May 14, 2015

Gartner: Hadoop Adoption ‘Fairly Anemic’

George Leopold

Enterprise adoption of Hadoop remains “tentative,” according to a new survey, as lingering challenges posed by doubts about the business value of the software framework and database skills gap hinder uptake.

Market researcher Gartner Inc. reported this week that only 125 respondents to a recent survey of 284 clients said they have invested in Hadoop or plan to over the next two years. The survey was conducted between February and March of this year.

“Despite considerable hype and reported successes for early adopters, 54 percent of survey respondents report no plans to invest at this time, while only 18 percent have plans to invest in Hadoop over the next two years,” Nick Heudecker, Gartner’s research director, noted in a statement releasing the survey results.

“Furthermore, the early adopters don’t appear to be championing for substantial Hadoop adoption over the next 24 months; in fact, there are fewer who plan to begin in the next two years than already have.”

The findings run counter to enthusiastic reports of expanded deployment of Hadoop, the framework that enables distributed processing of large datasets across clusters of computers. Among Hadoop’s advantages is its ability to scale up from single servers to thousands of machines with local compute and storage.

But the Gartner survey found that only 26 percent of respondents are either deploying or experimenting with Hadoop while a mere 11 percent plan to invest in it over the next 12 months. Seven percent said they considering investing over the next two years.

Among the reasons for low adoption rates was a lack of urgency in deploying Hadoop. It is “simply not a priority,” respondents told Gartner. Executives also complained that “Hadoop was overkill for the problems the business faced, implying the opportunity costs of implementing Hadoop were too high relative to the expected benefit,” Gartner said.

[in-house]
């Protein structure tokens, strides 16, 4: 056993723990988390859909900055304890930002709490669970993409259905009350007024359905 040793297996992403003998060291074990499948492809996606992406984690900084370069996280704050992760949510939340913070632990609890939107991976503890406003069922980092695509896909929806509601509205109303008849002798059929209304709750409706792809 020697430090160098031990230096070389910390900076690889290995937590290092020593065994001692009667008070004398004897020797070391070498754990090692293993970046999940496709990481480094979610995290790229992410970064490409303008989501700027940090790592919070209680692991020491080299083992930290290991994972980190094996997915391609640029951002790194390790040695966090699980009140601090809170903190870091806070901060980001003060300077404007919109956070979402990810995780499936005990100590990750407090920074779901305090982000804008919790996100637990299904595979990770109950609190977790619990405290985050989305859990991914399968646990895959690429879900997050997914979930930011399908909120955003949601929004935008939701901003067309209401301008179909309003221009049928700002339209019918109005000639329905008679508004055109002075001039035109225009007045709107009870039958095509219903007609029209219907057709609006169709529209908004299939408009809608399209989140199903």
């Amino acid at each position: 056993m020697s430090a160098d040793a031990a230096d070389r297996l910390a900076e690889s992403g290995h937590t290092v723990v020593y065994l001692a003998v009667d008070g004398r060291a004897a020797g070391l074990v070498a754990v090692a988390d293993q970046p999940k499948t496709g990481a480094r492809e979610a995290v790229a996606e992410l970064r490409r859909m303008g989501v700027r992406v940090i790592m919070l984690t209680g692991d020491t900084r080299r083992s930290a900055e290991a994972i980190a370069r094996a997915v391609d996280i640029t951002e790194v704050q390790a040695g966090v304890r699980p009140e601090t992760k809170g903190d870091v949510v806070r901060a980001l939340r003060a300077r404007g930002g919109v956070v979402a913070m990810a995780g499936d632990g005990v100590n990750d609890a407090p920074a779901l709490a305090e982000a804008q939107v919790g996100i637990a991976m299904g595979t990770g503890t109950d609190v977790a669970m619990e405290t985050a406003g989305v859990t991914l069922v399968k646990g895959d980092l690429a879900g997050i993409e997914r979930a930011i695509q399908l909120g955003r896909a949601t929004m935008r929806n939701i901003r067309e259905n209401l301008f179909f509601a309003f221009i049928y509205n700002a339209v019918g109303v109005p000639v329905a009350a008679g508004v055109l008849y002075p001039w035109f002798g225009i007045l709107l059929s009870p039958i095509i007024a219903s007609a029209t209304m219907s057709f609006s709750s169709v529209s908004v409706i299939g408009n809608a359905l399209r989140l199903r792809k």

Hence, the researcher concluded, future demand for Hadoop “looks fairly anemic over at least the next 24 months.”

Other market researchers such as Wikibon are more bullish about Hadoop adoption. (Source: Wikibon)

Along with return-on-investment concerns, potential users of Hadoop also expressed concerns about a continuing skills gap as a “major adoption inhibitor.” Fifty-seven percent of respondents cited a lack of skills as a reason for holding off on Hadoop investments.

“Tooling vendors claim their products also address the skills gap,” Gartner noted. “While tools are improving, they primarily support highly skilled users rather than elevate the skills already available in most enterprises.”

While some vendors of Hadoop distributions are offering a variety of training options to address the skills gap, Gartner reckons the shortfall will remain for at for the next several years.

Moreover, respondents deploying Hadoop reported that only small numbers of users were accessing clusters, with 70 percent reporting between one and 20 Hadoop users. Even more troubling, four percent reported zero users.

Gartners’ Heudecker noted that early Hadoop projects typically involve small user groups while the Hadoop stack “remains unsuitable for simultaneous use by multiple users.” Still, Heudecker added, “the best explanation for the small number of Hadoop users is the skills shortage.”

The findings do not bode well for future adoption of Hadoop, the survey found. “One of the core value propositions of Hadoop is that it is a lower cost option to traditional information infrastructure,” Heudecker concluded. “However, the low numbers of users relative to the cost of cluster hardware, as well as any software support costs, may mean Hadoop is failing to live up to this promise.”

Recent items:

When to Hadoop, and When Not To

Nine Criteria to Achieve Hadoop-as-a-Service Happiness

Share This